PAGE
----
6. Contra Hunter, the church is not merely to be the instrumentality of faithful presence, it is to be faithful presence. To be such a community, the church requires practices that shape such a community.

    You nailed it here bro’. The problem with an organizational approach to the faithful presence is that it puts new wine into old wineskins. If the Church is those called out from society to represent Christ, we should focus on discipleship, worship, and sacramental practice around the table that forms individuals, communities, families, etc. into missionaries who engage faithfully with culture when they are scattered from the gathering of the body. To funnel faithful presence through formal structures is a mistake.

  7. Hey David, finally! I know we have talked about this at various points. So it is good to have your review/critique.

    One thing I remember from reading the book (way too long ago now) was his sideways blow to the way Neo-Anabaptists/Hauerwasian/Radical Orthodoxy folks shift the terms. So as you critique his narrow definition of politics, his retort in the book if I remember right, was that this group proffers an alternate definition that skirts the issues. When we invoke politics, and alternative politics, we are talking in another category. Rather than this being a debate among academic definitions, I have experienced this problem in several settings in church work. I often find myself distinguishing between partisan politics and politics in general. Culturally, the term "politics" is now the same as the partisan process of governance. When I want to talk of the alternative politics I find myself going back to Plato and other Greeks who established the term as the social means of seeking the common good. All of this is to say that there is some term wrestling that needs to happen as both you and Hunter point out. In some ways, I wonder if his sociological lens of description is just as much an influence as his debts to Niebuhr. By that I mean he is set within the cultural understanding of politics by the very methodology he is trained in. And, at least in my experience, his quip that Neo-Anabaptist types shift the terms is some what true… necessary in my mind, but true nonetheless.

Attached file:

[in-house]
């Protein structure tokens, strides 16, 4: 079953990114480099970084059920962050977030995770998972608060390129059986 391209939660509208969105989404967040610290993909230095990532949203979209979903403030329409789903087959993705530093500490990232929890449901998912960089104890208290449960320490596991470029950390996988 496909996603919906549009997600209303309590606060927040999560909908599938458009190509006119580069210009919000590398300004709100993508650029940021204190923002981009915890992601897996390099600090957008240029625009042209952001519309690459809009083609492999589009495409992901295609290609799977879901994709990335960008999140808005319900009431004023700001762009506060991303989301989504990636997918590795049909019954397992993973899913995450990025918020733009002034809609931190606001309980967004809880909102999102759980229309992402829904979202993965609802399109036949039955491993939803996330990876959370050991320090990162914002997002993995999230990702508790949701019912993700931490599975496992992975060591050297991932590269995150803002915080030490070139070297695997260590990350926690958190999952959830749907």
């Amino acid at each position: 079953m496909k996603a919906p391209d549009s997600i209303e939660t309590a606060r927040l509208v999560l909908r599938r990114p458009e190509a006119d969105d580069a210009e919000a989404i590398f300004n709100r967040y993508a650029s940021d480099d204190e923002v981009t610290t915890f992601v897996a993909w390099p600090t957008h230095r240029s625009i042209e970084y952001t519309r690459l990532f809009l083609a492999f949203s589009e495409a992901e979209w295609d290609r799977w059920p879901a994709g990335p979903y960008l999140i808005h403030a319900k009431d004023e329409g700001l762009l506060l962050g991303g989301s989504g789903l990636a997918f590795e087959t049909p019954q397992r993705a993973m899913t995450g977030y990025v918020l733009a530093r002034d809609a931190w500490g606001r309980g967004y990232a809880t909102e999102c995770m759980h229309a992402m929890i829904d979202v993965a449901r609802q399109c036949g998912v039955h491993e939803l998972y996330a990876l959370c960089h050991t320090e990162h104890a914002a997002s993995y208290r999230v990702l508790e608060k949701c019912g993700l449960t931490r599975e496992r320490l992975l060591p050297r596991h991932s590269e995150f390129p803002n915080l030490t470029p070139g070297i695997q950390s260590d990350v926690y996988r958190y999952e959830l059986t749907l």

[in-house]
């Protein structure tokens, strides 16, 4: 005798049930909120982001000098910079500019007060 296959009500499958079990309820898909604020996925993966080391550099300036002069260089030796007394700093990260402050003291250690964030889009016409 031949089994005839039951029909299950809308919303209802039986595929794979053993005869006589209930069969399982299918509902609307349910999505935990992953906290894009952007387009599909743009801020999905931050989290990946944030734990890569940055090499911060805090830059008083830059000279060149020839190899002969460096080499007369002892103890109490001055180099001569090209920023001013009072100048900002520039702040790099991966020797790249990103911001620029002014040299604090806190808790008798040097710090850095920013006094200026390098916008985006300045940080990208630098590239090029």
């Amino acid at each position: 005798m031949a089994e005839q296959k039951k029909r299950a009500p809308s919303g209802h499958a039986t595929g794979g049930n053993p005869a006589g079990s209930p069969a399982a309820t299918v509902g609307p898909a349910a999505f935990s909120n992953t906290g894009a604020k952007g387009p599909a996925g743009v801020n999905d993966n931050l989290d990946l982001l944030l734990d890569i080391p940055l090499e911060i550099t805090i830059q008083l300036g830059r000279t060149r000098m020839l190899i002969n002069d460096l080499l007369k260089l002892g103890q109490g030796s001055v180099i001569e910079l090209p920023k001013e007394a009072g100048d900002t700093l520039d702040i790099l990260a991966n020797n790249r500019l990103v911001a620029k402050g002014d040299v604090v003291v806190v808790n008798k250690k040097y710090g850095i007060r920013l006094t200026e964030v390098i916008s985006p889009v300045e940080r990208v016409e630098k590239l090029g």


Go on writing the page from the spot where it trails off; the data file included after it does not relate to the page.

Josh

    1. That’s helpful. I too shake my head at Hunter in his rather populist account of politics as limited to this conflictual sphere of nation-state democracy (as opposed to a more nuanced view of politics within the history of philosophy and of course the more current political theology). But when you see it in light of sociology (and the critique of sociology by Milbank) then aha … ok … now I get it a little more … 🙂